Do you want to learn the details of the Second Inversion Triads?
The second inversion triads are formed by moving the root and the third of any triad an octave higher. Like the first inversion triads, they allow you to go in for a melodic bassline, add diversity to your music, etc.
In this article, we will elaborate on their utilities, part writing rules, voice leading, their use as passing chords, neighboring chords, Cadential ⁶⁄₄ Chords, arpeggiated ⁶⁄₄ chords, etc.
Read the complete article to know all this and more.!
Triads In The Second Inversion
A triad in the second inversion is also known as the “6 4 chord” or the “6/4 Chord.” It is formed by raising the root and the 3rd of the original root position triad by an octave. Hence, a fifth of the chord becomes the bass note in the 2nd inversion.
The 2nd and 3rd notes of the 2nd inversion triad have an interval of 4th and 6th with the new bass notes. Hence these chords are commonly known as the “6 4 chords.“
In the major scale, the second inversion of the tonic chord has a chord formula [5 1 3]. For example,
The C major chord [C E G] results in C Major second inversion [G C E].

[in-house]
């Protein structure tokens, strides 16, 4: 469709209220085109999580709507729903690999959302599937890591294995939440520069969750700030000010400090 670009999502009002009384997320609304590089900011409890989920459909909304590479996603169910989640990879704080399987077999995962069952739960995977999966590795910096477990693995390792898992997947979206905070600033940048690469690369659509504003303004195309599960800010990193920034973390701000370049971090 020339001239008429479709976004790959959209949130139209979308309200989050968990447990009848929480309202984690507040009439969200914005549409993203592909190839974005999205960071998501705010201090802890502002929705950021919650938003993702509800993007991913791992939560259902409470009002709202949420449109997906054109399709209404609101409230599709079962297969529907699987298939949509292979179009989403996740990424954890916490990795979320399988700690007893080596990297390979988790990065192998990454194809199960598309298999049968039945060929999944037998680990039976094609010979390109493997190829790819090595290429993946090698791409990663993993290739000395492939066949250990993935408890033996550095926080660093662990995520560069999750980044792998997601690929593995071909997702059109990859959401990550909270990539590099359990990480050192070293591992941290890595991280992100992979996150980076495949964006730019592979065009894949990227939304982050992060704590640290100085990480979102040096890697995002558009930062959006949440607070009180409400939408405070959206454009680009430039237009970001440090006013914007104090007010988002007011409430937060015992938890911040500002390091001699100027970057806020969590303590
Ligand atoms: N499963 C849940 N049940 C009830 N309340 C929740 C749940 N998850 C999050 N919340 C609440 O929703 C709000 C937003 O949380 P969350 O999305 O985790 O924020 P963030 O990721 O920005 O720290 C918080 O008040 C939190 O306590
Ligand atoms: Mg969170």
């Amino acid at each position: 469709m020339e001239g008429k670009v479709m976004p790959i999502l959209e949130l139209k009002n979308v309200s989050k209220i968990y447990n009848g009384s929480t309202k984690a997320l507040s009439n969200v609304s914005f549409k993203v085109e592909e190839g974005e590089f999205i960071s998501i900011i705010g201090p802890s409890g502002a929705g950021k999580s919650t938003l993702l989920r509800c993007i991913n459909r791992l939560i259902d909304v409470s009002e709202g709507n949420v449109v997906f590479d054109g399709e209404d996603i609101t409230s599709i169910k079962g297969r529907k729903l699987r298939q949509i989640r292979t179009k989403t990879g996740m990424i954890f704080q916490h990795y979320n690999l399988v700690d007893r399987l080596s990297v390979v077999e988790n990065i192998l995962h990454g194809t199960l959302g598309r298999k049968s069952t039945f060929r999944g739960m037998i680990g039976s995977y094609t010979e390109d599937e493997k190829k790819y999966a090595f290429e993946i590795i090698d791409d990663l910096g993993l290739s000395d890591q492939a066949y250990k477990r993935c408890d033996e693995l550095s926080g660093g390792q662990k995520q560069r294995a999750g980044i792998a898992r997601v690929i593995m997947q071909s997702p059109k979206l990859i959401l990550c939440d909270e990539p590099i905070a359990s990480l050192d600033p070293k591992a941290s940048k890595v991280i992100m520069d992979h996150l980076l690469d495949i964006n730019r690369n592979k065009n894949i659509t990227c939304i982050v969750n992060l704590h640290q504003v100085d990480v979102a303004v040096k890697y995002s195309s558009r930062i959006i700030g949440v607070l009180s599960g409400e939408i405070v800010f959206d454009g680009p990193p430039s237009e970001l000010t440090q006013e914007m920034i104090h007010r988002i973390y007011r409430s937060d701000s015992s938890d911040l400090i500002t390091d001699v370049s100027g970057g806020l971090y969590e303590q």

The G Major second inversion is [D G B].
The F major 2nd inversion is [C F A].
How to Represent A Second Inversion Chord?
The second inversion, like the first inversion, is either notated by the slash chords or through the figured bass system. In slash chord form, the second inversions of the C major and E flat major triad are denoted as C/G and Eb/Bb, respectively.
In the figured bass system with the roman numerals, the second inversions of C and Eb in the key of C and F, respectively, are denoted as I⁶⁄₄ and IV⁶⁄₄.
Why Use the Second Inversion Chords?
The main reasons for using the second inversion chords in music are the same as those for the first inversions. To have a melody in the bass line, which is a prominent voice, to add variety, a better voice leading, parallel sixths, and expanding the cadence by a few chords as embellishments.
Voice Leading Rules of A Second Inversion Triad
The rules related to the voice leading of the 6 4 chords are more strict than the other voicings. In the first inversion triad, you had the freedom to double any note except the leading tone. In the second inversion, you can only double the bass note of the inverted chord, which is the same as the fifth note of the original chord.
Passing Six Four Chords
A passing ⁶⁄₄ chord must have a stepwise motion, also known as the scale movement, in one direction (up or down) in the bass voice. As you may know, the passing tone is defined by its step-wise approach and resolution. Consider the example of I – V⁶⁄₄ – I⁶. The second inversion of the dominant chord V⁶⁄₄ acts as the passing chord between the I and I⁶ chords providing variety.
You cannot make any leaps from the I to the V⁶⁄₄ chord in any of the voices and must voice lead by common tones or steps. The same is true for the movement from the V⁶⁄₄ to I⁶, the first inversion triads. See the diagram below.